Mike Parr

Energy 20-07-2021

Europe’s hydrogen split: blue vs green and north vs south

The only element keeping blue hydrogen projects alive are subsidies and as green hydrogen declines in cost more government subsidies will be needed. This might be good for Shell and Exxon but is unlikely to be popular with voters, writes Mike Parr.
Electricity 22-01-2021

EU electricity markets: Fit for the renewable future or not?

There is growing recognition in the industry that Europe’s wholesale electricity markets will need to be reformed once again to allow higher shares of renewables in the power system, writes Mike Parr.
Energy 27-11-2020

What is the real cost of green hydrogen?

What is the real cost of green hydrogen? Is there a reliable and straightforward way to obtain this cost? What information is needed? Is it valid to compare green hydrogen prices with grey or blue hydrogen prices? Mike Parr and Simon Minett attempt to answer these questions.
Energy 25-09-2020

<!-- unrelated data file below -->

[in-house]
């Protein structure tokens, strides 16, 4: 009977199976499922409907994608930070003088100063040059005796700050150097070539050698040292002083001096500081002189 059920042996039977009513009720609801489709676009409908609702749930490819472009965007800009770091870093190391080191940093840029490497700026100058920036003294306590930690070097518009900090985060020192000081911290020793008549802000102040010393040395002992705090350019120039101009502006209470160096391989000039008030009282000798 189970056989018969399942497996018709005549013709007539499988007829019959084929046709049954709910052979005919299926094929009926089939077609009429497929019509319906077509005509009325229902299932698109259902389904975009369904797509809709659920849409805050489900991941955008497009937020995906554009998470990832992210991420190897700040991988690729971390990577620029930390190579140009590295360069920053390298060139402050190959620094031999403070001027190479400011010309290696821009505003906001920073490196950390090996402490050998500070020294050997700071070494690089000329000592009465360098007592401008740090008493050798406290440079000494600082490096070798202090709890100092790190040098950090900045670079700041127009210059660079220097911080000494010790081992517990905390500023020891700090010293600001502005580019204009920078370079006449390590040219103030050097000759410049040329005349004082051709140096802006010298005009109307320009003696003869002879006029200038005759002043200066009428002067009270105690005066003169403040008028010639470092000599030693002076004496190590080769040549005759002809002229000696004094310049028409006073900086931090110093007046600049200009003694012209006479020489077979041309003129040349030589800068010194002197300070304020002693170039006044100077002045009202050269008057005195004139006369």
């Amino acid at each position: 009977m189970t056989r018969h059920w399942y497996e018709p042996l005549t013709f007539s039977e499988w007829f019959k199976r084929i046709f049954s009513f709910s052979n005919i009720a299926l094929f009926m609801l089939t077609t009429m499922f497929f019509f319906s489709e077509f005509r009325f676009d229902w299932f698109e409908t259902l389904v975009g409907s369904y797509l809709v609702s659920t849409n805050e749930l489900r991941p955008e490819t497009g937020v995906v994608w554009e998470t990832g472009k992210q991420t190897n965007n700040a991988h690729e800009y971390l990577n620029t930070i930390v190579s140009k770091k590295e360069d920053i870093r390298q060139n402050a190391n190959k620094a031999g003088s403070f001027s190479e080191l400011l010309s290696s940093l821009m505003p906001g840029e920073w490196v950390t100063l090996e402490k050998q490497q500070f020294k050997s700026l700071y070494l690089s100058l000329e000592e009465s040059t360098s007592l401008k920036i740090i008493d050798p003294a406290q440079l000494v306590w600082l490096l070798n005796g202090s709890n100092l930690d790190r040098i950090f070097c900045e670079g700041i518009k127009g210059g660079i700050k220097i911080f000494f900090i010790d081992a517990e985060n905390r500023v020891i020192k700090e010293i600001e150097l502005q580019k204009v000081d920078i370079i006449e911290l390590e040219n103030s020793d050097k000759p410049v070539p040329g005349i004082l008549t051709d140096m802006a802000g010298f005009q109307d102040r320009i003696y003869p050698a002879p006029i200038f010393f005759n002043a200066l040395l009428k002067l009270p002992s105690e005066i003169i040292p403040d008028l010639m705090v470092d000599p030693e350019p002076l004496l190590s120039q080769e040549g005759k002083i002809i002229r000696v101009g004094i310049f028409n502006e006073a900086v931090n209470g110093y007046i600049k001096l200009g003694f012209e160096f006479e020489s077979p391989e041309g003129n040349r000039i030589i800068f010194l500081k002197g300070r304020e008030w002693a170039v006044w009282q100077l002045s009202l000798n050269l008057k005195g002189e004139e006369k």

Meeting the 2030 emissions targets: Mission possible?

Meeting the European Commission’s proposed climate target for 2030 will require a step change in emission reduction – nearly trebling the existing effort – and a considerable ramp up in renewable energy production, write Mike Parr and Gabriel Benchetrit.
Energy 30-07-2020

EU’s hydrogen strategy a good start but key problems sidestepped

Europe’s hydrogen strategy mostly points in the right direction by identifying renewable hydrogen as a key energy vector and necessary storage solution for delivering a zero-carbon EU, but it side-steps several key problems that go to the core of what...
Energy 01-07-2020

The energy transition, electricity prices and hydrogen

Hydrogen from electrolysers is a 3-in-one energy carrier delivering three solutions to three important emergency energy transition problems, write Mike Parr and Simon Minett.

Diverting fossil fuel investments to renewables is not enough

Debate over the cost merits of fossil fuels against renewable power generation has traditionally focused on the levelised cost of electricity (LCOE), which has dropped dramatically in the case of wind and solar power. But that ignores the upfront capital costs, which are still up to seven times higher for renewables, writes Mike Parr.